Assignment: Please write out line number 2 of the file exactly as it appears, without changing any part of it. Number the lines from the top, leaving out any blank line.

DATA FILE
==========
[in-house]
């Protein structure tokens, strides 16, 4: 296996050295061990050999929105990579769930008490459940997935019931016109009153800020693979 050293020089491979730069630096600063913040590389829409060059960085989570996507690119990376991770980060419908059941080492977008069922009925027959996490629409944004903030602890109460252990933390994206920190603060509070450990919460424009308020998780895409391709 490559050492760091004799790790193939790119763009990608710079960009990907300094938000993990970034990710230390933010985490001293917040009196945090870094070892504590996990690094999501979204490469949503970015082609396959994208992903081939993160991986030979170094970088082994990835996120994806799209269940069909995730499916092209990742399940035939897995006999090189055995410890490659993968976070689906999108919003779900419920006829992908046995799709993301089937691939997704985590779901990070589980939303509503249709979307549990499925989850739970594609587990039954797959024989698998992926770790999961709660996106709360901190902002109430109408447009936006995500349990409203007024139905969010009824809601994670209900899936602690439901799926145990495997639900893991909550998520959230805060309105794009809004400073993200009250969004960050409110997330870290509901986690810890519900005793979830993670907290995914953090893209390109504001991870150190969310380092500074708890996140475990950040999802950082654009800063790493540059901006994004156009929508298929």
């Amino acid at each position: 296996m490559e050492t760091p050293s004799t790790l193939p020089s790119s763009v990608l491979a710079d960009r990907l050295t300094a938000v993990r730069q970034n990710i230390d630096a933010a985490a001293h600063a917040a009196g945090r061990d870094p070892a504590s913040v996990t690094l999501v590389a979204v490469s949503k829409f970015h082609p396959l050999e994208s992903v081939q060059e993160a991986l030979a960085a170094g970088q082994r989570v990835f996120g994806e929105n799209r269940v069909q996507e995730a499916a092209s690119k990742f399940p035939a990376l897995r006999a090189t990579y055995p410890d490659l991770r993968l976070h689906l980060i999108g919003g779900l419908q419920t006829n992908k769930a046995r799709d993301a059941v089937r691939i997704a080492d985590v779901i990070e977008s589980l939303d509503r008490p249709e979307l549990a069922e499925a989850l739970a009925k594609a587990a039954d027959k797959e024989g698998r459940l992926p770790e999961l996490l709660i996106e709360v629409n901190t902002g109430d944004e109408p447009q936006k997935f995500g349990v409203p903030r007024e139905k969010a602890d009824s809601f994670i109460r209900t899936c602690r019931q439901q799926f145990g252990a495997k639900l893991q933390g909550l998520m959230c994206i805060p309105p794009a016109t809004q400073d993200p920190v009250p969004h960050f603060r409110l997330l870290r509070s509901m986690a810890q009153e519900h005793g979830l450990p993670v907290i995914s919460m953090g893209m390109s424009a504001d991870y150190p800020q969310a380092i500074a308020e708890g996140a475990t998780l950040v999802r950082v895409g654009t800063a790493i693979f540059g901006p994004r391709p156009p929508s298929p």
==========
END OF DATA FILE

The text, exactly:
């Protein structure tokens, strides 16, 4: 296996050295061990050999929105990579769930008490459940997935019931016109009153800020693979 050293020089491979730069630096600063913040590389829409060059960085989570996507690119990376991770980060419908059941080492977008069922009925027959996490629409944004903030602890109460252990933390994206920190603060509070450990919460424009308020998780895409391709 490559050492760091004799790790193939790119763009990608710079960009990907300094938000993990970034990710230390933010985490001293917040009196945090870094070892504590996990690094999501979204490469949503970015082609396959994208992903081939993160991986030979170094970088082994990835996120994806799209269940069909995730499916092209990742399940035939897995006999090189055995410890490659993968976070689906999108919003779900419920006829992908046995799709993301089937691939997704985590779901990070589980939303509503249709979307549990499925989850739970594609587990039954797959024989698998992926770790999961709660996106709360901190902002109430109408447009936006995500349990409203007024139905969010009824809601994670209900899936602690439901799926145990495997639900893991909550998520959230805060309105794009809004400073993200009250969004960050409110997330870290509901986690810890519900005793979830993670907290995914953090893209390109504001991870150190969310380092500074708890996140475990950040999802950082654009800063790493540059901006994004156009929508298929």